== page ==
Mayoral aide opposes ‘living wage’ rule for airport concession workers
By Fran Spielman City Hall Reporter October 26, 2011 12:22PM
O’Hare and Midway Airport retailers should not be required to pay their 1,500 employees a “living wage” of $11.18-an-hour, a top mayoral aide said Wednesday, arguing that the free market should determine wages.
“We’ve never interfered. We just don’t think it should be legislated. It’s an open market,” Aviation Commissioner Rosemarie Andolino told aldermen during City Council budget hearings.
“The market is working. . . . We now have a union-represented workforce in Terminal 5 — something we have not had in 18 years. . . . We’re seeing better wages and more benefits for those employees already.”
Is Andolino concerned that concessionaires forced to pay higher wages would jack up the already high prices they charge their captive audience of consumers?
“That is a potential concern. But, more important is that we’ve had great success thus far” without mandates, she said.
Andolino’s free market argument did not sit well with aldermen, 31 of whom have now signed on as co-sponsors of an ordinance championed by United Here Local 1 to coincide with Mayor Rahm Emanuel’s concession makeover at both airports.
“This is an opportunity to give our citizens a living wage in an environment that’s a very lucrative environment for these companies. We want to see it apply to everybody — not just piecemeal,” said Ald. John Arena (45th).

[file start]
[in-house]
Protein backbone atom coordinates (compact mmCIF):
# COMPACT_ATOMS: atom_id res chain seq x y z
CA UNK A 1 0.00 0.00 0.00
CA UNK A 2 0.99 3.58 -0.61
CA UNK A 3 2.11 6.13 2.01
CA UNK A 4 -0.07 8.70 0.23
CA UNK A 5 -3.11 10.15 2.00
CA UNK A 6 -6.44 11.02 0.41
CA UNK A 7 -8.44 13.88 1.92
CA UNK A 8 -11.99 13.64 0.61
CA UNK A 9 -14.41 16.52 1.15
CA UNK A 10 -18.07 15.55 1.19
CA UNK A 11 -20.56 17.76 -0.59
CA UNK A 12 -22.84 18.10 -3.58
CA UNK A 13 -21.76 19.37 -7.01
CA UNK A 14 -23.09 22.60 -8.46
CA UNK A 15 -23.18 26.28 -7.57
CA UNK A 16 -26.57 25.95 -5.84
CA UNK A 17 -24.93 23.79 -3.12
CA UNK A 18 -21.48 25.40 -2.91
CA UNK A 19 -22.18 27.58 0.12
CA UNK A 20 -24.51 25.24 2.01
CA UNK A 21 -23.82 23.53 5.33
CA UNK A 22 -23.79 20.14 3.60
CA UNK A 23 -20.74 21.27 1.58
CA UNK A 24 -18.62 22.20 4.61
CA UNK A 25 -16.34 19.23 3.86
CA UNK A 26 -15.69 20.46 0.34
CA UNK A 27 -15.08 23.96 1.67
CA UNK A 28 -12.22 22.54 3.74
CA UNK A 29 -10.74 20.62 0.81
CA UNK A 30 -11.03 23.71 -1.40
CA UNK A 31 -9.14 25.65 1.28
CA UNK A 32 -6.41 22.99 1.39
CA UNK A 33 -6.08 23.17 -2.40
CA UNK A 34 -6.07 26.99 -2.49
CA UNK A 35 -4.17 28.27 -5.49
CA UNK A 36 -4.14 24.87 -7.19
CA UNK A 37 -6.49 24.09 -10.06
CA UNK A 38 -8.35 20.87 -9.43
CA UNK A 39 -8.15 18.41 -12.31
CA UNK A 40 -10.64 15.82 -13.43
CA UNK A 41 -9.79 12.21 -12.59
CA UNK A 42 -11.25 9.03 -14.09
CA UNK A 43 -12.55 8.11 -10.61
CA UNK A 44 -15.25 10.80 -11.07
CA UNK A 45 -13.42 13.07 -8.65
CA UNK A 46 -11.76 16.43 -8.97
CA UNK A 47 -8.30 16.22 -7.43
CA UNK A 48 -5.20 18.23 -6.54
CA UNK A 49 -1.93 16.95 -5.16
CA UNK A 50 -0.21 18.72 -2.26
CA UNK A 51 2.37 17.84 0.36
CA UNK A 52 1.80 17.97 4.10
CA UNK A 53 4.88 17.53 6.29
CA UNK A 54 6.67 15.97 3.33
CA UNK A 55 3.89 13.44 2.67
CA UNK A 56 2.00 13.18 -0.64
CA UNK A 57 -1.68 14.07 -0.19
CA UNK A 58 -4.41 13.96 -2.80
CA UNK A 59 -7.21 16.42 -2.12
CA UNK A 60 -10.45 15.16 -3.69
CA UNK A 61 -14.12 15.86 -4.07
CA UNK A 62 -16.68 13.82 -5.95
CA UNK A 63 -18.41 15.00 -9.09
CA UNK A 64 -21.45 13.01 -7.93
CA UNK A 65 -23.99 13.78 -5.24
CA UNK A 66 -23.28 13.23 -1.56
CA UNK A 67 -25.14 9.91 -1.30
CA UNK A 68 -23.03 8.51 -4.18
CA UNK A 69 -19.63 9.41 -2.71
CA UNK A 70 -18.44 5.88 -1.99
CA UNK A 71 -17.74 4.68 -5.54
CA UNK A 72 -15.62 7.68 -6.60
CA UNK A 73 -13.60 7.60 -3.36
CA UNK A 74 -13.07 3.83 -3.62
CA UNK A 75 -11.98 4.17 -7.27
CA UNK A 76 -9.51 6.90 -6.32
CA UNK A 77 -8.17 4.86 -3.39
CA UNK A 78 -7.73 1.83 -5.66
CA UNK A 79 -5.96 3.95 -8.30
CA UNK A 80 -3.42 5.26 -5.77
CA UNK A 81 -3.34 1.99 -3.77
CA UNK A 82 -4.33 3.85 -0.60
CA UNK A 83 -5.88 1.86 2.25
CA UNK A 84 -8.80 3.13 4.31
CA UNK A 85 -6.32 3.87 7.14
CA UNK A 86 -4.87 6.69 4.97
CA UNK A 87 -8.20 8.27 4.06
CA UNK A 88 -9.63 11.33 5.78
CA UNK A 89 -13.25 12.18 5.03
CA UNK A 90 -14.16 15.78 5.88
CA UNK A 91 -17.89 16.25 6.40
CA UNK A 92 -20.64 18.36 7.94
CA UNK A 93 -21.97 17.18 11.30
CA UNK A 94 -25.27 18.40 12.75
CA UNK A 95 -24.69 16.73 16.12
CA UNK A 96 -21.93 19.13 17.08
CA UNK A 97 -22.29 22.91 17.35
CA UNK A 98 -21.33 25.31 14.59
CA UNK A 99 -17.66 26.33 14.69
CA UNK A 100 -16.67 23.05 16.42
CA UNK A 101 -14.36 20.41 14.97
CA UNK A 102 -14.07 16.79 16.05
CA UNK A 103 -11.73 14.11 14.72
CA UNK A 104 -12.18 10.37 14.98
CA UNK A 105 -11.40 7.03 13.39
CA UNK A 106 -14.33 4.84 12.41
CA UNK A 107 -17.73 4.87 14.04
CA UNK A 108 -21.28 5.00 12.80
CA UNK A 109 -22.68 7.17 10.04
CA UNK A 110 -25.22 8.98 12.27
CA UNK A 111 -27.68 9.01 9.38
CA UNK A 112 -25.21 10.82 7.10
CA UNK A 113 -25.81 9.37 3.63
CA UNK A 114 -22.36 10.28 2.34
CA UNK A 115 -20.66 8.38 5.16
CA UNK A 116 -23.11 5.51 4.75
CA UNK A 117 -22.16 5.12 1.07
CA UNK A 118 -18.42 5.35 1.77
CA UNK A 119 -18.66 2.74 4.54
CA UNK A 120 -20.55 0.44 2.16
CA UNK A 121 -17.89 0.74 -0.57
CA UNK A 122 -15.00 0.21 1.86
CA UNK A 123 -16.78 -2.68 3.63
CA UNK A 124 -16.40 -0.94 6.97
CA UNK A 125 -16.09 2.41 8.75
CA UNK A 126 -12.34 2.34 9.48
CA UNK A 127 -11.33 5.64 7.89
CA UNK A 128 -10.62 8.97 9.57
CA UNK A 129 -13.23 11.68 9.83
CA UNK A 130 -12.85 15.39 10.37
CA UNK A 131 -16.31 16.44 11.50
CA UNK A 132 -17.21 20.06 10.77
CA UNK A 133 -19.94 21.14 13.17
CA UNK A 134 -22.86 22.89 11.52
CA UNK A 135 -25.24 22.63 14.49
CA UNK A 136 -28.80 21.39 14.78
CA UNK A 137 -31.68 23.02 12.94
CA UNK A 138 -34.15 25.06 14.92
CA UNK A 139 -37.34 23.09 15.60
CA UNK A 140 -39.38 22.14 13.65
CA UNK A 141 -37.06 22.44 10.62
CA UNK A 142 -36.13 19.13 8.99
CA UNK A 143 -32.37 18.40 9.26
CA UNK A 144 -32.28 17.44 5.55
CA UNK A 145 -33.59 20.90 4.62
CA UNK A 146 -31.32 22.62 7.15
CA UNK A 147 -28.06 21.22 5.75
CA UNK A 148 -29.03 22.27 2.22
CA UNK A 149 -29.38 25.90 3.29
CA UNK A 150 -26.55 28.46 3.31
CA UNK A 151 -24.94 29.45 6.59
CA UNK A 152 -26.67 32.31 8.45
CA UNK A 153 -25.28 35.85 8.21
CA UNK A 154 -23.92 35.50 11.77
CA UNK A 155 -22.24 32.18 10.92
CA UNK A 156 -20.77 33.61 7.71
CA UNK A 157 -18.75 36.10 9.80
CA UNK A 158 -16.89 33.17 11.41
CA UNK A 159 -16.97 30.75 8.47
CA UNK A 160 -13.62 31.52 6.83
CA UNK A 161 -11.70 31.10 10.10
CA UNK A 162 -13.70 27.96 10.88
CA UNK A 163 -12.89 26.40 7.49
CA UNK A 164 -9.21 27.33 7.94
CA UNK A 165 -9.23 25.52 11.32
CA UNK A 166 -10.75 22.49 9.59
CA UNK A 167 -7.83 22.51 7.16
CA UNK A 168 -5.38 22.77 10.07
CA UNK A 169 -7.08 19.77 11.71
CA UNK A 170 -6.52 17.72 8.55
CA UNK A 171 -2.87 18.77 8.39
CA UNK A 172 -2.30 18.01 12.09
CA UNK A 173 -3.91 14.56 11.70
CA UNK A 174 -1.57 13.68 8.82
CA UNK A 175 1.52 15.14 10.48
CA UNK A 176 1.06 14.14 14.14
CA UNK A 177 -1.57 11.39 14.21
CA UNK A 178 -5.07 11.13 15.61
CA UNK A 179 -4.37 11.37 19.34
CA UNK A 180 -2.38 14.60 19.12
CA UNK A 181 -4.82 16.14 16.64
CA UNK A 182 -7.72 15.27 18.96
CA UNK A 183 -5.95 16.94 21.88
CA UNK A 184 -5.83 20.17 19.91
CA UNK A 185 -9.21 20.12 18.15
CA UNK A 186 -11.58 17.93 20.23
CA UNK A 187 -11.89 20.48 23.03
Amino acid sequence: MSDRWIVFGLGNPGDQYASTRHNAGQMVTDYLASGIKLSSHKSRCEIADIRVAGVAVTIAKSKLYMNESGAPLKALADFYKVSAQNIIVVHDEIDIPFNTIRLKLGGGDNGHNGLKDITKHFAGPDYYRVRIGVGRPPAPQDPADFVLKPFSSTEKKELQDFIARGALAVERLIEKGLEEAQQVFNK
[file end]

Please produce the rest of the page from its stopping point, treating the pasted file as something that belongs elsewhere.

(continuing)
The proposed living wage ordinance would close a legal loophole that has allowed airport concessionaires to avoid paying the “living wage” long applied to city contractors.
To prevent existing employees from losing their jobs during the makeover, the ordinance would require new concessionaires to retain existing employees for 90 days. If layoffs are necessary after that, it could only be done on the basis of seniority. Fired employees would be placed on a preferred hiring list.
To justify the mandate, Ald. Tim Cullerton (38th) told the story of one of his Northwest Side neighbors.
She’s a single mom who was laid off from her hospitality job after 9/11, got her real estate license only to see that bubble burst and is now trying to scrape by on the wages she earns as a server at the O’Hare outpost of Macaroni Grill.
“These workers live in Chicago. They own homes here. They send their children to our schools. They shop in our stores. They pay taxes here in Chicago. We’re gonna raise the vehicle taxes and the water rates. And their wages are not gonna be able to keep up with some of these increases and they’re gonna be taking food off the table,” Cullerton said.
Ald. Pat Dowell (3rd) noted that some airport employees are making less-an-hour than the $10 hamburgers they serve.
“If we’re gonna be giving out contracts and allowing companies to make money off the airport, the people who work at the airport need to be paid a living wage and a decent wage,” Dowell said.
Turning to Andolino, Dowell said, “I feel like there’s a resistance here from you and I don’t know why you would resist something that makes good common sense.”
Although a similar ordinance went nowhere in the City Council earlier this year, United Here and its allies now claim five more votes than the 26 they need to pass the ordinance over Emanuel’s objections.
And what happens if aldermen defy the mayor?
“I follow all the rules and ordinances this council passes,” Andolino said.